Mobile applications are the future for monitoring human vital signs, recording changes in patterns, reporting deviations, and ultimately diagnosing symptoms. The smart devices being sold already contain the capabilities today to perform human diagnostics. Medical companies need to configure smart devices with biometric capabilities. For example, biometric tools can intake the known symptoms from basic annual physical examination such as heart rate, blood pressure, eye check, nasal, temperature, respiratory, and infectious diseases. The biometric data could be configured into mobile features found in smart watches, phones, and tablets.

Heart Monitoring

A smart watch can monitor heart rate as individuals perform daily activities and exercise. The records of heart rate changes are stored and compared. If a cardiologist could remotely monitor their patients heart rate using a smart device it would allow for proactive medical treatment or quick response time to medical crisis. Similarly, high blood pressure is a silent killer and often detected too late for doctors to treat proactively. The results of failure to respond timely could lead to heart attack or stroke. Building out the smart watch to constrict the wrist to check the blood pressure will create faster medical interventions.

Scanning & Comparative Imagery

Handheld smart device built in camera can be used to perform eye examinations as a future feature. Determining vision deficiencies or cataracts using a smartphone is not far reaching as many companies use retinal scanning to determine access to buildings or device access by authenticate a profile. A profile of a healthy vs. unhealthy retina in a biometric tool could allow for a logical mapping to detect various symptoms. In many cases the inventory of medical symptoms if recorded through imagery could be compared by program algorithms. The criminal justice system run checks through databases to find a match of possible suspects. These profiling systems have capabilities to match diseases and can be configured to perform on mobile devices. Additional symptoms such as infectious diseases can be considered remote diagnostic capable. Some areas that are still unknown are the those that monitor temperature and respiratory.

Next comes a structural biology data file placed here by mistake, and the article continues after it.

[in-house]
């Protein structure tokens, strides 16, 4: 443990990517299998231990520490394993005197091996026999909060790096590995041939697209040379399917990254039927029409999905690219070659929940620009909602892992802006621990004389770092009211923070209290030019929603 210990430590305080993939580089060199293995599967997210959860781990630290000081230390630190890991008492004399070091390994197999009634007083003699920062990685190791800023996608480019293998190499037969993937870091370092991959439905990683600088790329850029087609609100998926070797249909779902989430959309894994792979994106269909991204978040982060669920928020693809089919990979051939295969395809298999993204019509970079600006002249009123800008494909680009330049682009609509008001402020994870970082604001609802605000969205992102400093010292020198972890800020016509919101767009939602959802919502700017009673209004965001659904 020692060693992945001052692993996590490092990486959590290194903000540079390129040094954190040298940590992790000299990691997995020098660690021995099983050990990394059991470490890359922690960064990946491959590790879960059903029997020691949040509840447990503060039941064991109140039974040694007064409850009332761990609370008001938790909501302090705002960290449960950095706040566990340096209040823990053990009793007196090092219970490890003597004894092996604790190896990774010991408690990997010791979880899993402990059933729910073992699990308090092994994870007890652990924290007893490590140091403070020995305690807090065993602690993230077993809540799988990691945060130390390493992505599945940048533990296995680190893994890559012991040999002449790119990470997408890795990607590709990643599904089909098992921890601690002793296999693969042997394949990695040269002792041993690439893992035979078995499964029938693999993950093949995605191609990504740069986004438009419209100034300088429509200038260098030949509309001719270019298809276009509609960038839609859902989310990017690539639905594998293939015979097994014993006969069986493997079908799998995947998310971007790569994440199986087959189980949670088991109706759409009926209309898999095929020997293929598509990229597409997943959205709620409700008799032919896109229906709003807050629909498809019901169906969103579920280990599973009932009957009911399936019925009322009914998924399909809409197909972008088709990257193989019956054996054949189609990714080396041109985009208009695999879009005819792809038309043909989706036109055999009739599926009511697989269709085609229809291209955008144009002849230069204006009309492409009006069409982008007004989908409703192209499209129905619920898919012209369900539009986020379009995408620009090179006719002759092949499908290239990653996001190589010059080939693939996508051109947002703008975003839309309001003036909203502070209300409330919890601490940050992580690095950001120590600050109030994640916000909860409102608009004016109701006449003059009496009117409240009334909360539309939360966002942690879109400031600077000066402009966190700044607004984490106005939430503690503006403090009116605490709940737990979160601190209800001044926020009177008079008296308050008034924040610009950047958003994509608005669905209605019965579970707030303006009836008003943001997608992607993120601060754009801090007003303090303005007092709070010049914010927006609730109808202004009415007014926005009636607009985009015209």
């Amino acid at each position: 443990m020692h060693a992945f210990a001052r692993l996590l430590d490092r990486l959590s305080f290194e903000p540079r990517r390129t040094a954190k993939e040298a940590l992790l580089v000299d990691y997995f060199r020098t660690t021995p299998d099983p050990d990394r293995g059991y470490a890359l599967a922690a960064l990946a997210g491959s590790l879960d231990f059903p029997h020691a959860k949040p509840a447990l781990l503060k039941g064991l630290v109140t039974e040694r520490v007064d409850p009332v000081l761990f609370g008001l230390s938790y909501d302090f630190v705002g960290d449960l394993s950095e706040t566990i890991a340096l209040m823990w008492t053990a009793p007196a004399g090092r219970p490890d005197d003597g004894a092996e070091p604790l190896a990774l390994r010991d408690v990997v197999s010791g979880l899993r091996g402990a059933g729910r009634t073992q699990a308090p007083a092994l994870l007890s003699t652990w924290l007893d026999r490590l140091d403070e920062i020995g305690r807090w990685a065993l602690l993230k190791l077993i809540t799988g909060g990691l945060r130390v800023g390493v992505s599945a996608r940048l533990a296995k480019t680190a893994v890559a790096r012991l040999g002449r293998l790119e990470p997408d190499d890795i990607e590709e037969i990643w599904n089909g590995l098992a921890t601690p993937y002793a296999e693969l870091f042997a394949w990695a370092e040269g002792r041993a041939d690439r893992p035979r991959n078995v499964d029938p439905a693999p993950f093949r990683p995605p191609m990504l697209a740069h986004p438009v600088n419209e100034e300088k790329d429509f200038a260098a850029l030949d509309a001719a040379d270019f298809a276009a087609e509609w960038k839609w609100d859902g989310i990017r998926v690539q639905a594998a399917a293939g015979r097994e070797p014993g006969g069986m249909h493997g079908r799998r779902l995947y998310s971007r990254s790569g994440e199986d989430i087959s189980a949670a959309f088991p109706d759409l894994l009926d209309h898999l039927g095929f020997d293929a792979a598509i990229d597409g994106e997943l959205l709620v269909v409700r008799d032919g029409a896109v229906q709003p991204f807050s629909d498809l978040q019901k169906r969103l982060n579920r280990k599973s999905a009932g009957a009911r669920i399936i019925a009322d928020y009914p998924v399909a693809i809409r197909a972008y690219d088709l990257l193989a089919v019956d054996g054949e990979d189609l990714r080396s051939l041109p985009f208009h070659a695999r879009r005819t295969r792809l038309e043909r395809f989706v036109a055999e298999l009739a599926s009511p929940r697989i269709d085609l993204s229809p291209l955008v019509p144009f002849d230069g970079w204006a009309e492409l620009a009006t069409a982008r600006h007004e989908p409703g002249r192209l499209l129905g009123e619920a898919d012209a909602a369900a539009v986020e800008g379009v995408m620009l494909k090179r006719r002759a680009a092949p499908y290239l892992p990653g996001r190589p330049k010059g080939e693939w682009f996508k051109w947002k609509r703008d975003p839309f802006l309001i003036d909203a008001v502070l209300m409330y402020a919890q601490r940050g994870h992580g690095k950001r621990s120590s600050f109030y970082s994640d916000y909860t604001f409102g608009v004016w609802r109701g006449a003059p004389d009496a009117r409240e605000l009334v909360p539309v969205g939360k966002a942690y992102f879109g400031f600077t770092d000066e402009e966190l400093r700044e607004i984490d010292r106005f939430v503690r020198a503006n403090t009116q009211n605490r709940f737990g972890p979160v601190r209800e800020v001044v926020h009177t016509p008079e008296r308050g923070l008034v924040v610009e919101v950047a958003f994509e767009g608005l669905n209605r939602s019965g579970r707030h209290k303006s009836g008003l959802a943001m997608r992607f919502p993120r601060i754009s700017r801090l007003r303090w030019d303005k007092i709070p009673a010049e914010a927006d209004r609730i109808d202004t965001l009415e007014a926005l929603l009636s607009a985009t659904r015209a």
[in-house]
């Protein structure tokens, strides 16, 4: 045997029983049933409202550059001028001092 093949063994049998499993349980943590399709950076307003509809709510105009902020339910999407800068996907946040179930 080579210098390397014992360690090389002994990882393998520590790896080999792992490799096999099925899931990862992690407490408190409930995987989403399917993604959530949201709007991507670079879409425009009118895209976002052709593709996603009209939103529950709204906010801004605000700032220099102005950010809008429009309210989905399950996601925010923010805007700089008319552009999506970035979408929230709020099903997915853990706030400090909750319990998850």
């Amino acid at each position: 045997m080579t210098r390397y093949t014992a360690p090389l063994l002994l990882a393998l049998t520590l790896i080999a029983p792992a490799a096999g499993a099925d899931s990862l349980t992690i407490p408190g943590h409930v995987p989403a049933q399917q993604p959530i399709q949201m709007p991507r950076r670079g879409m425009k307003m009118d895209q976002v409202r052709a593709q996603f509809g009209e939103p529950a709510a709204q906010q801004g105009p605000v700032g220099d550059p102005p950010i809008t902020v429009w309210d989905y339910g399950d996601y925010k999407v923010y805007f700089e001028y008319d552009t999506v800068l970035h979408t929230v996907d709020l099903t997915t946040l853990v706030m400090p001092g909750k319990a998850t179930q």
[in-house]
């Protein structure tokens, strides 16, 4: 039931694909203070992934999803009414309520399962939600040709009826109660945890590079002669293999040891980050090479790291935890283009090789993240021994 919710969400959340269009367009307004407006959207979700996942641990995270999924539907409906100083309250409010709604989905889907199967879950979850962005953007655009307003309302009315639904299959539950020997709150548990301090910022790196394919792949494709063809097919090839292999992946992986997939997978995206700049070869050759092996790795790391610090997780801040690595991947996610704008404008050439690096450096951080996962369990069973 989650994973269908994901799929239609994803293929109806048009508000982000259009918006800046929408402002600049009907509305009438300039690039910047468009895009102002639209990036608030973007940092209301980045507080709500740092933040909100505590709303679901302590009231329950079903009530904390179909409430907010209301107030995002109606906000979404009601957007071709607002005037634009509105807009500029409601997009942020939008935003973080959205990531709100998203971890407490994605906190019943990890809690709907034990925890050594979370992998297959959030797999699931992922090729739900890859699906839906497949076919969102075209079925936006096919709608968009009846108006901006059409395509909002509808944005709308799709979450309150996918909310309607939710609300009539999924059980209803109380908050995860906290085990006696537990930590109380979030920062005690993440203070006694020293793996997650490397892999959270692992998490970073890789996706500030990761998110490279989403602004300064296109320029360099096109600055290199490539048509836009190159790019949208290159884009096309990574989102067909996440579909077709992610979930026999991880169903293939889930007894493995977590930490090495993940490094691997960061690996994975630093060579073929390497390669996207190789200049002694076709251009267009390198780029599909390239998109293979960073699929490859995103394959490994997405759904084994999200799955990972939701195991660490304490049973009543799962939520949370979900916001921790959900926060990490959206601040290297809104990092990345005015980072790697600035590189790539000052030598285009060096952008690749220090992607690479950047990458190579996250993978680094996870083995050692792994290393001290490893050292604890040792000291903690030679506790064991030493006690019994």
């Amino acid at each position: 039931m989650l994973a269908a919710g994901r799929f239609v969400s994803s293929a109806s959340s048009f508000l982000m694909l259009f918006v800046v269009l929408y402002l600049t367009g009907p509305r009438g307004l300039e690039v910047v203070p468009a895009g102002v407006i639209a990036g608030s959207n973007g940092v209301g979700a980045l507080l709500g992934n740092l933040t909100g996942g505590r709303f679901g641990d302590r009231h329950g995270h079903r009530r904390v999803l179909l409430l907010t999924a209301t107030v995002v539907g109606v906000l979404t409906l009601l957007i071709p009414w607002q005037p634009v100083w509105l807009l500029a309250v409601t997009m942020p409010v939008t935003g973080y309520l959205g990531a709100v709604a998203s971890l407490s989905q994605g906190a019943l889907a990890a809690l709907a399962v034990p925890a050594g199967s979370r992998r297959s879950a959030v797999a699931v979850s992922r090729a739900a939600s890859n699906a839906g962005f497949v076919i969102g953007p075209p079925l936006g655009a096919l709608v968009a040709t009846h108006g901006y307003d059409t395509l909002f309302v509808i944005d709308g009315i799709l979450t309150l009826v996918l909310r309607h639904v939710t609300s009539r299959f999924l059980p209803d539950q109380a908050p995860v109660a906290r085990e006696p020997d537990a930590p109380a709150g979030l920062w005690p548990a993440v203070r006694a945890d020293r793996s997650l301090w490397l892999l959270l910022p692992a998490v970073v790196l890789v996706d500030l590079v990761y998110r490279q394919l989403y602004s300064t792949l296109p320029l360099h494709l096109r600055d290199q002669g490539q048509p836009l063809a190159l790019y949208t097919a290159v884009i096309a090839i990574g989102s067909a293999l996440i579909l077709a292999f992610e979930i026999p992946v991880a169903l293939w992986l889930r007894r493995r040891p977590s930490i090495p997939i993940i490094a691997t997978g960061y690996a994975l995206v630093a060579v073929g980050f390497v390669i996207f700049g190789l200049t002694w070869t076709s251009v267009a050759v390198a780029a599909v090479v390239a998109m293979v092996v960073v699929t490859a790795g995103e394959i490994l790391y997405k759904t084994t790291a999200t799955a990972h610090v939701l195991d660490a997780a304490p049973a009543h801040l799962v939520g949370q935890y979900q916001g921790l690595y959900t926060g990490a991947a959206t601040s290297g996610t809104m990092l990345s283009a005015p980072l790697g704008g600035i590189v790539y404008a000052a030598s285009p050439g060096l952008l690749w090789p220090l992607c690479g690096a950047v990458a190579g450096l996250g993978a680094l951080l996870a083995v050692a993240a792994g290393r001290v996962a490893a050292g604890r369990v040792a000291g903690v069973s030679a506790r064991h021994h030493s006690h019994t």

Mobile Device Sensory

If the phone can determine overheating of a smart device it could be one step away from determining a fever. For example, placing a smartphone device within the underarm to monitor temperature and pulse. Additionally, audio can be explored to check respiratory issues such as asthma. Leveraging the sensory features of smart device allows for the science of biometrics to enhance the field of proactive medical treatment. Biometrics will contribute to the medical field over the next 10 years with the advancement of mobile applications and medical technology transformation.

Charles Williamson

CEO of C-Force

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